In a compact comment published in Nature Communications, Max Lemme and colleagues outline the most promising fields of applications of two-dimensional (2D) materials, as well as the challenges that still need to be solved to see the appearance of high-tech products enabled by 2D-materials. [read more »]
Two-dimensional (2D) materials have a huge potential for providing devices with much smaller size and extended functionalities with respect to what can be achieved with today’s silicon technologies. But to exploit this potential we must be able to integrate 2D materials into semiconductor manufacturing lines – a notoriously difficult step. A team of researchers from Sweden and Germany now reports a new method to make this work.
Bridging the gap between lab-scale manufacturing and large volume production of electronic devices based on two-dimensional materials – this is the mission of the 2D Experimental Pilot Line, a €20 million project funded by the European Commission within the H2020 program. Its kick-off meeting is planned on October 8, 2020.
Researchers from TU Wien, AMO GmbH, University of Pisa and Wuppertal University have realized the first operational amplifier based on the two-dimensional semiconductor MoS2, reaching a key milestone towards the vision of a flexible electronics all based on two dimensional materials. This result has just appeared in the journal Nature Electronics.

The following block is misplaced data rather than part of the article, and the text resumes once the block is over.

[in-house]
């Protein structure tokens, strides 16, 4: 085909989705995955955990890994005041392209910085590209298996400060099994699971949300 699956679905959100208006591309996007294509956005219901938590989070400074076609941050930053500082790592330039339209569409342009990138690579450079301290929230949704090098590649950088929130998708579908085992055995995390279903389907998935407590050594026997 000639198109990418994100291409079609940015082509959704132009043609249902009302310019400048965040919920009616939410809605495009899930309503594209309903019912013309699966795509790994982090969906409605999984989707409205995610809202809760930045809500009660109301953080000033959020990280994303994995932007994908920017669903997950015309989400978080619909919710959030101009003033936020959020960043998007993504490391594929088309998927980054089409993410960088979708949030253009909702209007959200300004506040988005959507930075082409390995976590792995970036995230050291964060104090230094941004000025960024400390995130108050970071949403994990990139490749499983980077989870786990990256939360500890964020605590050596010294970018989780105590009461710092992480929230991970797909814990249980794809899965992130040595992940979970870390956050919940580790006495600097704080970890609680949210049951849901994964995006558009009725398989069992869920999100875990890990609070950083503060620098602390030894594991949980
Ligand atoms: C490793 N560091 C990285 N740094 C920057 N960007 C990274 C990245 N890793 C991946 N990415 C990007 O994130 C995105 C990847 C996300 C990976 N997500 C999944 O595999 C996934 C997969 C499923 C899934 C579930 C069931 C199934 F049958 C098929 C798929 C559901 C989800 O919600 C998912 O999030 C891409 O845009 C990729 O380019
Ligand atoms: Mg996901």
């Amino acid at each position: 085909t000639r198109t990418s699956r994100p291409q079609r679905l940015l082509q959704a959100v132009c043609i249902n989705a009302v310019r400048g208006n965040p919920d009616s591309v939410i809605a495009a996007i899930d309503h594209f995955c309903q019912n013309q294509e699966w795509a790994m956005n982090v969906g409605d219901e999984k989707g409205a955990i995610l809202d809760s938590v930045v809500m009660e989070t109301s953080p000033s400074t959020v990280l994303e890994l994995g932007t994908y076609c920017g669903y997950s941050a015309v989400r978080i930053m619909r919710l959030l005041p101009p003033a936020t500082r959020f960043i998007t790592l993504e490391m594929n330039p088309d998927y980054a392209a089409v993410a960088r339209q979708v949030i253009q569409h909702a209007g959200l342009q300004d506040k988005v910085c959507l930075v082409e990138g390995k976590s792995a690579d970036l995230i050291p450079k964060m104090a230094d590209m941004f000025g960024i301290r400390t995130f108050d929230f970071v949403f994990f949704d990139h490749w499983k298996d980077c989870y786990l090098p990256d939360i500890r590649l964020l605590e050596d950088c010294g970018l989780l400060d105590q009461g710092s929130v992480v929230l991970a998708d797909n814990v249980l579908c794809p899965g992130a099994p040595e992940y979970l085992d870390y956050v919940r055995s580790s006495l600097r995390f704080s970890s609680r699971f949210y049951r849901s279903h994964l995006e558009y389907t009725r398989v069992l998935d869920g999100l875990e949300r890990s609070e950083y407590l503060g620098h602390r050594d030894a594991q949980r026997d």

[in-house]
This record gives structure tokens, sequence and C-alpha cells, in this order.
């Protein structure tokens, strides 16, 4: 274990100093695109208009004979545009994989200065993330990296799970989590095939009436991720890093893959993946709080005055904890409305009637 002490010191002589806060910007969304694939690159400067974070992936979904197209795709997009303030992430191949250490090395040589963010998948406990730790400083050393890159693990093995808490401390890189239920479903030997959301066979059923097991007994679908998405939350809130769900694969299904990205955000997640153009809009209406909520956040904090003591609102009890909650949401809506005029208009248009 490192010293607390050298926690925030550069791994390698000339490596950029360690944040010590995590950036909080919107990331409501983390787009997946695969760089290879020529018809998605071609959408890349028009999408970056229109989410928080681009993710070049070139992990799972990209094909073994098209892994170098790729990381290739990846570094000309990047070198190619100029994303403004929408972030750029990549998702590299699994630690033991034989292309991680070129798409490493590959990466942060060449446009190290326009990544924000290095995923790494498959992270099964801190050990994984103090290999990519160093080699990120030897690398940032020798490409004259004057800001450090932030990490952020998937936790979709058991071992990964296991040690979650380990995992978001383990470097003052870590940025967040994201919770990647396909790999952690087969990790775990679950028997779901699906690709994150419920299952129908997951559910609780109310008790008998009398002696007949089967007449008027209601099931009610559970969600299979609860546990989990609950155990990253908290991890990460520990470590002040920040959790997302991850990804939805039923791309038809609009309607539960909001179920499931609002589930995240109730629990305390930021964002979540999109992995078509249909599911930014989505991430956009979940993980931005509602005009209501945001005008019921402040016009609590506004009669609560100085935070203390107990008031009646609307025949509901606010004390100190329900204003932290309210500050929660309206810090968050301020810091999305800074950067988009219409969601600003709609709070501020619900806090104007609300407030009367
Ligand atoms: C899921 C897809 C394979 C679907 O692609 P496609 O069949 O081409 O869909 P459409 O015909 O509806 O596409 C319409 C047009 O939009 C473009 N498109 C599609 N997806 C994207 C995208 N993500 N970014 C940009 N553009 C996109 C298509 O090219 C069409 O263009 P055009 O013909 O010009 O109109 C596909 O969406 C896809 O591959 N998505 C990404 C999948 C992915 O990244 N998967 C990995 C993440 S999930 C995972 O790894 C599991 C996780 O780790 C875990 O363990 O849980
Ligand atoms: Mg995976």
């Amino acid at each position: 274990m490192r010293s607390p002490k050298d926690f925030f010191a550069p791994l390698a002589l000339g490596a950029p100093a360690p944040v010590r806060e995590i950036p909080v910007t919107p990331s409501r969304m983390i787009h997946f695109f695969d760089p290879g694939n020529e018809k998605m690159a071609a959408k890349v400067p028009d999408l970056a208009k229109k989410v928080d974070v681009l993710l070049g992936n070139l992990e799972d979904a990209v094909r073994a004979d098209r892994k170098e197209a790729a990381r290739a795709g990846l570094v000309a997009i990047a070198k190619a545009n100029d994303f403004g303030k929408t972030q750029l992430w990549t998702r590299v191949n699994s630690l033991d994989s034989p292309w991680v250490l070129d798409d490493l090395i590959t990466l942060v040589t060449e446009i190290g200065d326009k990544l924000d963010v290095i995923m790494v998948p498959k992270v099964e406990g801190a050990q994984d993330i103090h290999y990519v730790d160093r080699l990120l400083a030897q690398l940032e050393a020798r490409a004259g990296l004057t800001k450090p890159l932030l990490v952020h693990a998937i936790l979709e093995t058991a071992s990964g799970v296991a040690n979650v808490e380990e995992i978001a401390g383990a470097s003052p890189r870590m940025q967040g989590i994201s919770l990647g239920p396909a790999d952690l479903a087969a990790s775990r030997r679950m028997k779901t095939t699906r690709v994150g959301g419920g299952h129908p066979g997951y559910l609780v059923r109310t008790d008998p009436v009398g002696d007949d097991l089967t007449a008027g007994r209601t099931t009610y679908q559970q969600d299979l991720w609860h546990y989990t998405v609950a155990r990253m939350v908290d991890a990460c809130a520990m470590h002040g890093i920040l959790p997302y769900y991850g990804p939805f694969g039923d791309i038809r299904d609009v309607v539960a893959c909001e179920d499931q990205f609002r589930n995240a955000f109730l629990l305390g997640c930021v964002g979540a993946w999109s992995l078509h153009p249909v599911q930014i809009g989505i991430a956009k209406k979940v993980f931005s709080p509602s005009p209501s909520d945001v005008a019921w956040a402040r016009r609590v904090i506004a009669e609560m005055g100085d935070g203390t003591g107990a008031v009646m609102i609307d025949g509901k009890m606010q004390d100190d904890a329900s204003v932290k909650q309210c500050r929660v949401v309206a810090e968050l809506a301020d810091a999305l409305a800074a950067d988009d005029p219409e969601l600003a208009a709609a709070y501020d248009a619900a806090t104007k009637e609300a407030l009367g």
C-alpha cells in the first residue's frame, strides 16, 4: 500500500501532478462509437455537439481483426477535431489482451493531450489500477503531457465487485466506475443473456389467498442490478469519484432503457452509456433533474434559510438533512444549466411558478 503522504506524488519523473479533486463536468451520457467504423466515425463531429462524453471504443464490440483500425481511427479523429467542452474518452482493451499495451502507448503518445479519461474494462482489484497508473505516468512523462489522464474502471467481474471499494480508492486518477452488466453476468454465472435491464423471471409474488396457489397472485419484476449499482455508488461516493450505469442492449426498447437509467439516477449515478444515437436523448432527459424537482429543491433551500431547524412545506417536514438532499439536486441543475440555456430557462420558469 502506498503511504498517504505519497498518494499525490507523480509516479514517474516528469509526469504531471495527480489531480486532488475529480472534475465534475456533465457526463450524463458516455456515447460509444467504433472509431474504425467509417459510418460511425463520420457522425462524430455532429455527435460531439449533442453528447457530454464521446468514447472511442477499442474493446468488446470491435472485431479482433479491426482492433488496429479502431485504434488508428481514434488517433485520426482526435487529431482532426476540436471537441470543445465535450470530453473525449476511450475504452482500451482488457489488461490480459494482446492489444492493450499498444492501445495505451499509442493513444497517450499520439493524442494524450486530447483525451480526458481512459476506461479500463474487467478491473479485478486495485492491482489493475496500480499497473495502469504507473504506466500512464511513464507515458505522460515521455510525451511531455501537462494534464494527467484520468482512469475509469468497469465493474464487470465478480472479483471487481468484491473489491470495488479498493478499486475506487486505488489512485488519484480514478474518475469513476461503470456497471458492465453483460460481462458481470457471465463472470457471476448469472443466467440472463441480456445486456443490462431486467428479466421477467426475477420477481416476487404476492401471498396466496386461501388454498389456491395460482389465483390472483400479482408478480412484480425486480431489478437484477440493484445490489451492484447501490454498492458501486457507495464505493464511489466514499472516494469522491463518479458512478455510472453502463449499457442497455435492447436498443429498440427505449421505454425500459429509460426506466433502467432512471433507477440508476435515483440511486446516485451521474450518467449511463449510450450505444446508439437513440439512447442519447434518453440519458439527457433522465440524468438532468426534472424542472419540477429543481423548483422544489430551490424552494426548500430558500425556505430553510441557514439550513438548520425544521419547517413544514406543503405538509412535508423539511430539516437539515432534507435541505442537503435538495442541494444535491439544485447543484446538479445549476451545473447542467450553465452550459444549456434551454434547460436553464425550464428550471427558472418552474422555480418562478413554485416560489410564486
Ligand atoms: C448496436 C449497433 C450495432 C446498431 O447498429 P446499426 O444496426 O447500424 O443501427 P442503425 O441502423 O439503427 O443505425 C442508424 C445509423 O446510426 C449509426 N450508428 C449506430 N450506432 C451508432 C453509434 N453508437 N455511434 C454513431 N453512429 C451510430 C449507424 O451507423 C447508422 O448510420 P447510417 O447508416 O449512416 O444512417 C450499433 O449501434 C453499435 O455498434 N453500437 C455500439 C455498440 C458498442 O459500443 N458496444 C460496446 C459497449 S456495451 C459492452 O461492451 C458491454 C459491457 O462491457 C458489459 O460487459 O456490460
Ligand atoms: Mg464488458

Max Lemme and co-workers have recently published a review article on nanoelectromechanical (NEMS) sensors based on suspended two-dimensional (2D) materials in the journal RESEARCH, an open-access multidisciplinary journal launched in 2018 as the first journal in the Science Partner Journal (SPJ) program. The paper is an invited contribution to a special issue on “Progress and challenges in emerging 2D nanomaterials – preparation, processing, and device integration”, and has the purpose of contributing to the development of the field of 2D materials for sensor applications and to their integration with conventional semiconductor technology. [read more »]